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Triathlete Blog

Day Five

By July 31, 2009July 9th, 2015No Comments

Day 5 is the century day.

It’s an optional loop you encounter around mile 35 of a 77 mile day. Taking the loop tacks on the extra 23 miles. But it’s never guaranteed. Sometimes the loop mileage gets you to a full 100 miles. Or in the case of the one year where Ragbrai did really bad math, you end up going 114 miles.

Very few do the century on our team and I see their point. Once you get beyond 85 miles the fun factor in the ride decreases exponentially. Regardless, I’m always in for it and usually out of pity, fear or coercion, Chris joins me. This year, Red Bear and JB decided to tag along too. We were up early and out of camp by 8:30 am. Early for us. Whereas the rest of Ragbrai was on the course in full force on the roads and hanging out in the left lane.


The first 20 miles Chris pulled us into a headwind. I put myself in the back of the line to give JB and Red Bear a fair chance at a draft since there is no draft behind me. The pace was strong but too controlled which allowed the meat of Ragbrai to start to cling to my wheel. Typically Giff and I police the back of the line together, shouting at stragglers, squirrels and pack meat telling them with a simple shake of the head, you don’t belong here. It’s for their own safety. I told Chris to pick up the pace but I could tell he was doing his “appropriate century pace”. I realized that doing 100 miles on day 5 is totally inappropriate so I decided to take a risk and blow the century pace. Not very appropriate but…problem solved.

At some point, 3 college boys passed us at a pace that was damn fast. Chris, cruising at his appropriate pace soon found me pulled up next to him shouting GO WITH THEM! There’s no point in doing work on the century day when someone else is willing to work for you. Make those boys your bitch!

Three boys with fast bikes. One had race wheels (WHO brings race wheels on Ragbrai?), one was just darn cute (didn’t even catch what his bike looked like but I liked his sunglasses) and the other had a serious seat-too-high issue plus he was spinning at 120 rpms. Still, they were fast. They pulled us for a bit then we pulled them. I let them go in front of me with the warning that I’ll give them the better position in line for a draft but if they drop me I will find them and eat them alive.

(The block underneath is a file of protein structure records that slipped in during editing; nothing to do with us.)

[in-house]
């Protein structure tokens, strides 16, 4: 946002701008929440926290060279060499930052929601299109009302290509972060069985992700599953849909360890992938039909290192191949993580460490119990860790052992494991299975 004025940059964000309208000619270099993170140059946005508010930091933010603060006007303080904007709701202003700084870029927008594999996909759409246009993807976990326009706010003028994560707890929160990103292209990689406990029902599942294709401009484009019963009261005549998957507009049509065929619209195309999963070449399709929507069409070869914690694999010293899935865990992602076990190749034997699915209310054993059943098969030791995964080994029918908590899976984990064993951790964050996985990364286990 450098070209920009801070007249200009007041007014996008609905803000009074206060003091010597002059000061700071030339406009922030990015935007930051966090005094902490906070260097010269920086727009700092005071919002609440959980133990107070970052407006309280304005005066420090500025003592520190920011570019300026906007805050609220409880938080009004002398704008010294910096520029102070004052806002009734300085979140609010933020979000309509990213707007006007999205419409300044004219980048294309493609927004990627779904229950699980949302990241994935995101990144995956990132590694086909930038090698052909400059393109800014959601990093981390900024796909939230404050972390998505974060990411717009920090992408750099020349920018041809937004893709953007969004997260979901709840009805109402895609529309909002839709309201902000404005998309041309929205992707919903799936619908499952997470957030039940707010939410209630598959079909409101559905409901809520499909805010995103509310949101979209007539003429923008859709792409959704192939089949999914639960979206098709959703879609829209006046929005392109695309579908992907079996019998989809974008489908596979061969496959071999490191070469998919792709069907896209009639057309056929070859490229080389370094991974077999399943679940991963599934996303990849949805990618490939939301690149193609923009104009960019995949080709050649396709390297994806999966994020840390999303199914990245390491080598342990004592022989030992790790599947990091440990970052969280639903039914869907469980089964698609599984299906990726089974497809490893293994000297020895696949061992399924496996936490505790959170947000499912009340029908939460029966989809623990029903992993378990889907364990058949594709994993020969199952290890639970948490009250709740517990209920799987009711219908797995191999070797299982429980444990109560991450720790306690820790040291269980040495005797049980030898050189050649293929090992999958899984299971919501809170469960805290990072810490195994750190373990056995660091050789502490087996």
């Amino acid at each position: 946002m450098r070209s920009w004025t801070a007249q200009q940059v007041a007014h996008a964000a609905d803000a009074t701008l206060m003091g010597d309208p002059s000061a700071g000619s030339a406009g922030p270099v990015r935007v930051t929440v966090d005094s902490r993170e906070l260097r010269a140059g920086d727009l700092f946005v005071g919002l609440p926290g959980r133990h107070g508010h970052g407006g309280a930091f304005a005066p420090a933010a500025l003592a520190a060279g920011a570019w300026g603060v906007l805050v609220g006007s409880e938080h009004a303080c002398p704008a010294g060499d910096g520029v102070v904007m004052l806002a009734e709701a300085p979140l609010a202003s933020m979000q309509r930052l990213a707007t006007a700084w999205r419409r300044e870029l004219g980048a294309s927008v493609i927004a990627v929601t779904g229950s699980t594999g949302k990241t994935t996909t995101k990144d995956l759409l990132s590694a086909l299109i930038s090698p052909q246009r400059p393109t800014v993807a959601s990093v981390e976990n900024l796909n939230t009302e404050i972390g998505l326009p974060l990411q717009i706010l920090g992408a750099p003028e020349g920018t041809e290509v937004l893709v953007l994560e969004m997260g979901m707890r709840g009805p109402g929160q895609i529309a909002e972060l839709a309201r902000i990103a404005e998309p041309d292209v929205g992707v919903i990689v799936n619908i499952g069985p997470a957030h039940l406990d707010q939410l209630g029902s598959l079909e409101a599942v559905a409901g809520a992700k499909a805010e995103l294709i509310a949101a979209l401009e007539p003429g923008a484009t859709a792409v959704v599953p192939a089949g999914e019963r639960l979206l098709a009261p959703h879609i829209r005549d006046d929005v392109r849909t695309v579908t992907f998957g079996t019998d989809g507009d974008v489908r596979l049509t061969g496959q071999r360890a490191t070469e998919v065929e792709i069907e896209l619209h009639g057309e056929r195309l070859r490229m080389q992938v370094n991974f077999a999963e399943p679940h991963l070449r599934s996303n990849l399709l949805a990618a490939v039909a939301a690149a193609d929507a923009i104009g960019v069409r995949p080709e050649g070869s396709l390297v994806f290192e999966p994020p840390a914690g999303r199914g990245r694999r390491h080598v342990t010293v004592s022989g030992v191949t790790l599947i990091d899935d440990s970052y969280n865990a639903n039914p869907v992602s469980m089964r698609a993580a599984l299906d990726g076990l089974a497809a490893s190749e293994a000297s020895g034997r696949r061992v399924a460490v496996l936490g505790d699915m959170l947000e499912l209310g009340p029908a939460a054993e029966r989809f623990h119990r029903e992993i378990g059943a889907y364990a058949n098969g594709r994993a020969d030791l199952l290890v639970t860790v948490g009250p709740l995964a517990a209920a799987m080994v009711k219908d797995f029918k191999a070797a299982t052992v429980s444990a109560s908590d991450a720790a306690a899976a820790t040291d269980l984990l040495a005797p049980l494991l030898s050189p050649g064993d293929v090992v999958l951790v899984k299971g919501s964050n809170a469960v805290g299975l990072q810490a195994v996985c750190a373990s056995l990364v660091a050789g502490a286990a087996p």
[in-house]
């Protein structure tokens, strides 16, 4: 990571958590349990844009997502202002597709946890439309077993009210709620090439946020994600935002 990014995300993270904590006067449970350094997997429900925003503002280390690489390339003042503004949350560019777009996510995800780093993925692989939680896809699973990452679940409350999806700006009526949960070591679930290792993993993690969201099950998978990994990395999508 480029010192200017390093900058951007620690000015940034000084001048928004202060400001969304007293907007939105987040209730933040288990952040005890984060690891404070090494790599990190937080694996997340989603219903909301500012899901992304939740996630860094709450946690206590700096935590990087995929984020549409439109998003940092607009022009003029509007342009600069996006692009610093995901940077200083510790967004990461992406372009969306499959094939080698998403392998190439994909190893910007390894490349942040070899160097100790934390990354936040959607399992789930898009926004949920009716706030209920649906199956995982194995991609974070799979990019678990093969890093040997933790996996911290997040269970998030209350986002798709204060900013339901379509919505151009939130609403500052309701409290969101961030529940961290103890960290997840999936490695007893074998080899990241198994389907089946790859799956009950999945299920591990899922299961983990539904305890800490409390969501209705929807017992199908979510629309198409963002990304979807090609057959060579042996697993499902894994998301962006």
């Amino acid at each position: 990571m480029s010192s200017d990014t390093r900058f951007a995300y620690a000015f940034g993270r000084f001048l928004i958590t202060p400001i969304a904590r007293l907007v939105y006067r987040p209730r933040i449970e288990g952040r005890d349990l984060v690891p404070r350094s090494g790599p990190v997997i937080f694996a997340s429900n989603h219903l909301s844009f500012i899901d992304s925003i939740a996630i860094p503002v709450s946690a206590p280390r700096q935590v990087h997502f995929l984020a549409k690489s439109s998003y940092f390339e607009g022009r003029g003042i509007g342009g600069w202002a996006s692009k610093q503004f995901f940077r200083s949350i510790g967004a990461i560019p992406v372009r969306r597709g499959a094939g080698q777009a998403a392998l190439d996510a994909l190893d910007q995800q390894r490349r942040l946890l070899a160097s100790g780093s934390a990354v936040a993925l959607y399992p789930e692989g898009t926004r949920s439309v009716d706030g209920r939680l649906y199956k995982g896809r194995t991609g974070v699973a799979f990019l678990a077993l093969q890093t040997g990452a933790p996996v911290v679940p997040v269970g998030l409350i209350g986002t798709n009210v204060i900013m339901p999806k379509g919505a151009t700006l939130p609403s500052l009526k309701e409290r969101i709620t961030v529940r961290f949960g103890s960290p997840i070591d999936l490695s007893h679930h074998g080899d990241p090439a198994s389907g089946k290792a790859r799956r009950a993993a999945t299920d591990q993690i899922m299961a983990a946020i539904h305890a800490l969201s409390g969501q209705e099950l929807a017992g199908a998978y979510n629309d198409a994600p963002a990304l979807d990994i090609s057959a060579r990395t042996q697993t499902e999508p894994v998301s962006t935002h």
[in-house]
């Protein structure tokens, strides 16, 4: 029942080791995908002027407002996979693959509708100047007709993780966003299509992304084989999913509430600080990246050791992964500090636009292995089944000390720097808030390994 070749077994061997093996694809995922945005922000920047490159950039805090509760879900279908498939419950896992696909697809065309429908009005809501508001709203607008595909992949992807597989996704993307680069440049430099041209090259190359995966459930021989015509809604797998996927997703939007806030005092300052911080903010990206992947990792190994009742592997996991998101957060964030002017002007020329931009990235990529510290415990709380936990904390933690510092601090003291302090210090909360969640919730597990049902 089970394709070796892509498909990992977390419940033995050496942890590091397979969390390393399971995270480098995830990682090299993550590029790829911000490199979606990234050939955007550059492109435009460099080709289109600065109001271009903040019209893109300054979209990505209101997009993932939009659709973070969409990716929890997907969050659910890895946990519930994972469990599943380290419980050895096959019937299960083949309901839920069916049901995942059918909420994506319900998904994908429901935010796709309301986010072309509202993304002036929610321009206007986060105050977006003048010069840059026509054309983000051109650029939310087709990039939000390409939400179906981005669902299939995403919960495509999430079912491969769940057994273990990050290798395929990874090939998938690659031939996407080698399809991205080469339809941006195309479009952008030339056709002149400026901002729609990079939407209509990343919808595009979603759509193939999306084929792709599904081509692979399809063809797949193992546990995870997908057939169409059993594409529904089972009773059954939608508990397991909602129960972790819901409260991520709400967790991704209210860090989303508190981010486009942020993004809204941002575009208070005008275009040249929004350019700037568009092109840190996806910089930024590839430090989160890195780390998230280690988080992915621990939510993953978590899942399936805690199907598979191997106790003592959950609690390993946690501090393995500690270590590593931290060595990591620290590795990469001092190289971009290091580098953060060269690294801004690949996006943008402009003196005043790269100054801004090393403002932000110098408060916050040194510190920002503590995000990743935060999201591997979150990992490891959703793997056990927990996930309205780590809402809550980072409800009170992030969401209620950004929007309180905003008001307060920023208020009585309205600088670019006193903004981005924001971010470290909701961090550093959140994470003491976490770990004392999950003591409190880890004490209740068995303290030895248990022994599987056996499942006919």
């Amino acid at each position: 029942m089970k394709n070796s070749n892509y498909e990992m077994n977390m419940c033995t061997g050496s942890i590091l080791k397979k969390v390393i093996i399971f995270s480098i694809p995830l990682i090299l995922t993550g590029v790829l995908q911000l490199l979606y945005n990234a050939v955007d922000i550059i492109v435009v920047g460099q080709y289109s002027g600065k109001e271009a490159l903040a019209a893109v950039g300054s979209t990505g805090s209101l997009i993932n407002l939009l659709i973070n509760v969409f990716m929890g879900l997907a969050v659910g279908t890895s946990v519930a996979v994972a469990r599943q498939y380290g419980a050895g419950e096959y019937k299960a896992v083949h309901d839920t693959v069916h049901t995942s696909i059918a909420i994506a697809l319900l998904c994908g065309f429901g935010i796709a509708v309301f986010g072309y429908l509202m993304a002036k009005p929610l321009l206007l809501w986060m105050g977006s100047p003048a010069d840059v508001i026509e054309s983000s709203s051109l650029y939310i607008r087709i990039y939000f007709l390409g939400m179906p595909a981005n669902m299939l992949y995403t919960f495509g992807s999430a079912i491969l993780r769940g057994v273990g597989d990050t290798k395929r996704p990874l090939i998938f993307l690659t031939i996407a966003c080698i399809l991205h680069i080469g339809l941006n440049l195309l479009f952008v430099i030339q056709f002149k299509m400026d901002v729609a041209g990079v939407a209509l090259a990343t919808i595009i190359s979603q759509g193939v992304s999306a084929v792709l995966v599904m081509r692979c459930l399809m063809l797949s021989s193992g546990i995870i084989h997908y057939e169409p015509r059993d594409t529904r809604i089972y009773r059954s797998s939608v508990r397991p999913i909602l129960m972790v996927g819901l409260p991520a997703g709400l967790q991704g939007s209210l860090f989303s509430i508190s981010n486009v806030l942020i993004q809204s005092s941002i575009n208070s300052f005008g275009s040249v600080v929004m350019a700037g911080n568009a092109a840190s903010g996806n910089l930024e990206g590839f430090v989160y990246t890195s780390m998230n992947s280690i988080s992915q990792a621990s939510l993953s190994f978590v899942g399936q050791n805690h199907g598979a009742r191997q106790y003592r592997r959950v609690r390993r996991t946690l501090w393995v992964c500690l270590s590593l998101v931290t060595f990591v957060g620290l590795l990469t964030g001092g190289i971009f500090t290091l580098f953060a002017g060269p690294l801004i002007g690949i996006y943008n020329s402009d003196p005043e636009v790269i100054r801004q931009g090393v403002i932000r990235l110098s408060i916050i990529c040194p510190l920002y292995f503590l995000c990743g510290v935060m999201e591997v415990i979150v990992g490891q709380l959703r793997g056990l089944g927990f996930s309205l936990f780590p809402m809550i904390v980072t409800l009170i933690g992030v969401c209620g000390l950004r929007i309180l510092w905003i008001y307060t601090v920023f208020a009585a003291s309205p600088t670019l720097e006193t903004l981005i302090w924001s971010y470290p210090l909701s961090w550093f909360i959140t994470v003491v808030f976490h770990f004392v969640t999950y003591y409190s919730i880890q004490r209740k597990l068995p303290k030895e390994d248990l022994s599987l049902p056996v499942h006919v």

The road was getting thicker with Ragbrai and we were moving now at speeds that were not too safe for weaving. At one point, Chris backs off, a gap forms and I see my opening. The college boys were taking off so I make a big jump to catch their wheel and ride to the next town. The cute one said “so the boys couldn’t keep up with you?” No, the boys just didn’t want to hold your squirrely wheel anymore but I’m willing to take a chance. It lasted a few miles before we arrived in the next town where I waited for everyone.

Finally we arrived at the start of the century loop at the 35 mile mark. Our plan was to do a rotating paceline so no single rider got too tired for the rest of the day. The course started into a headwind taking us around Rathbam Lake with beautiful views. After a few miles, we heard the unfamiliar whir of something really fast approaching us. It’s not often we hear that on Ragbrai. A guy leading a paceline of riders dressed in the same sleek grey kits pulls up on our left and says “hop on.”

When someone moving faster says “hop on” you do it. I hopped in behind some guy and realized we were riding with a team called Balance out of Minnesota. If our team is fast, these guys were fucking unbelievable. It was as if they were pedaling in unison, the same cadence locked in a rhythm so smooth it was hypnotizing. They were pulling us at 24 mph into a crosswind. The wind was coming out of the left – and yet again I learned a valuable lesson in cycling. Position is everything. When you’re riding with a crosswind and you’re small it’s better to be on the inside of the line. The outside you find less of a draft and end up working hard for that 24 mph. Too hard. And so I hung on for about 10 miles before I just could…not…hang…on…any…more. I fought it, redlined, it hurt hurt hurt and then I was…off.

Alone on the century loop but I knew in another few miles there would be a turn into tailwind. Besides it was a gloriously sunny day with impeccable blue skies. I can go this alone – any day. At the end of the loop, I found Red Bear, JB and Chris. A few miles later we found the rest of our team along the road (those that didn’t do the century loop) and joined en route to Moravia. A few miles later we were greeted with a giant sign promising free beer and, well, it’s team law. We stopped. For whatever reason, I wasn’t interested in civil disobedience today.